Beyond the Budget

Dear Readers,

The council would like to have a little heart-to-heart discussion with you. You can’t go on like this forever, you know, not as long as the economy is as soft as a warm marshmallow – and likewise burning at the edges.

Property values may sink into that marshmallow, and property values are what the taxes are calculated on. When those start going down – as good as that sounds to taxpayers – it means the city will have less revenue, and . . . then what?

That’s what the council wants to chat with you about. What services are you willing to reduce or give up? Doubtless, this does not mean axing the entire police department or library. It means, perhaps, no vacuum truck leaf pickup, or Sunday community center hours. I might mean paying fees for some things that are now free, or paying higher fees for community center room rentals.
The council solemnly vowed to hold community meetings on this once the budget is settled this week.

Final Act

The stage was set Monday May 4th for the final act of the budget settlement Thursday May 7.

In response to the councils questions and suggestions city manager Barbara Matthews presented data on which to base a final decision.

Her memos remind the council that they did not want to cut any departments or even any currently filled jobs in order to balance the budget.

She listed a number of other expenditures that could be cut, and she dutifully noted what service the city would lose or what consequence it would suffer as a result. Unsurprisingly, almost all of these options noted that “staff does not recommend” cutting them.

Matthews did encourage the council not to fill all or some of the now-vacant employee positions, and to consider cutting reserve funds in the 2010 budget. These reserve funds are what amount to city “savings accounts” that are used for special contingencies, to buy equipment, take care of emergencies, or pay for an important unbudgeted expenses. Every budget has included an amount to put aside in these reserve or emergency funds. Also, money that would have gone to budgeted items, but doesn’t (say in the instance of the unpaid salary of an employee who leaves and is not replaced right away) gets tossed into these funds, too.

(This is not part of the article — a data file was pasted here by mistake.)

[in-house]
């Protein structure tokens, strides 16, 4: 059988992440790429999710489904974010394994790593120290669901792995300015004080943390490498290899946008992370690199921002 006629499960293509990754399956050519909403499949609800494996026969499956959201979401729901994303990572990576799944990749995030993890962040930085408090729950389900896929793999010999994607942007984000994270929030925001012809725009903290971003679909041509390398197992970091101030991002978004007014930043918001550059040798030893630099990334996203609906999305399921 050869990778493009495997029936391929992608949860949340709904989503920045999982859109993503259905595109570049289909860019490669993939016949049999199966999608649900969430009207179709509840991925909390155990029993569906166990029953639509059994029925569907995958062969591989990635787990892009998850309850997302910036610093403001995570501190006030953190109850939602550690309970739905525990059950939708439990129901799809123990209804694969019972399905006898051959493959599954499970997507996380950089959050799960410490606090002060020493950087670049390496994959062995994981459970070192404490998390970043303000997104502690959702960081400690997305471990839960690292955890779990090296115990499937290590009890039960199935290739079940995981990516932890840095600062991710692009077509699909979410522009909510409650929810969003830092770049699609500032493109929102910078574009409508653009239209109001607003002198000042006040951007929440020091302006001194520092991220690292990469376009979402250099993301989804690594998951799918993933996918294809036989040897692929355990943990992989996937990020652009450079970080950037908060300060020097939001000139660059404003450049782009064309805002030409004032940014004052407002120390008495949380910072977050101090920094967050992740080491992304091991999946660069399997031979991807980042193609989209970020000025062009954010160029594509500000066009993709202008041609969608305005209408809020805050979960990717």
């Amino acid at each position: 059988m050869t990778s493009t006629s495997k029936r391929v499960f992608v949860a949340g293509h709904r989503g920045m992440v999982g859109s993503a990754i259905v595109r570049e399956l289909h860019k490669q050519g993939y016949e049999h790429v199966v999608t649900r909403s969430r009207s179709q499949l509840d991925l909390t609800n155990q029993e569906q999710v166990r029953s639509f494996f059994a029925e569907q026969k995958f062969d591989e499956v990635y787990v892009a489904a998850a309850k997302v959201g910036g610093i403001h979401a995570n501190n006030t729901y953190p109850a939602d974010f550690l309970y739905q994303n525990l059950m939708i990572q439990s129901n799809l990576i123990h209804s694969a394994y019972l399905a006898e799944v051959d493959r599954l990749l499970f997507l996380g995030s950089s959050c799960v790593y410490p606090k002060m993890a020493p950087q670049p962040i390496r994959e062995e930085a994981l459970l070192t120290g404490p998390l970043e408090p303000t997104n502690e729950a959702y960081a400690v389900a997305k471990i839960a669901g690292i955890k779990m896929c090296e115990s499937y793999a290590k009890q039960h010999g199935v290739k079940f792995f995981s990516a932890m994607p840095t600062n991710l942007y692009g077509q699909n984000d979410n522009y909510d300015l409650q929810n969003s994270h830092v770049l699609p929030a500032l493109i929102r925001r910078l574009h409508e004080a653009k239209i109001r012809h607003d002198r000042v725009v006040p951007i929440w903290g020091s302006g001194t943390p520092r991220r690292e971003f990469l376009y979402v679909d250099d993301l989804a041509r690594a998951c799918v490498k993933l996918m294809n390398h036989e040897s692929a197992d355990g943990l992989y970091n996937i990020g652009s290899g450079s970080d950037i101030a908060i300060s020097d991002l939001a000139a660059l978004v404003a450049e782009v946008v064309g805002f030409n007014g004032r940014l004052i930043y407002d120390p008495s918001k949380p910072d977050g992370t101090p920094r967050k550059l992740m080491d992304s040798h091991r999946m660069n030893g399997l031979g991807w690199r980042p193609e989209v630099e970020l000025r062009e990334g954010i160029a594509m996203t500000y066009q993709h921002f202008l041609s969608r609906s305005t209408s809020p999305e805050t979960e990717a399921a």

Over the last three years there have been from 1,300,000 million to 3,400,000 million, approximately, in these unreserved funds.

The council mulled this information over and indications are that they will each present specific plans at the May 7 meeting.

If the rough ideas they voiced are any indication, their plans will involve keeping some of the employee positions open, make the least painful expenditure cuts, and, as Councilmember Josh Wright termed it, “sharpen pencils around the reserve” funds.

Wright also stressed that “nobody has suggested giving a tax cut” or cutting services. Their goal, he said as been to limit increases on tax rates.

Wash Out?
An car wash entrepreneur and his architect came before the council to present their plan to build one of t heir car washes on NH Avenue. They were at great pains to cast their operation as upscale – referring frequently to their similar car wash on upper Wisconsin Ave. NW, in DC. (or as they referred to it “Chevy Chase, DC”).

They reassured the council that their setup avoided any traffic blockages, and they came prepared with data showing that noise would not be a problem. They were less prepared for questions about how “green” the operation would be, and details about the suds content of their storm water runoff.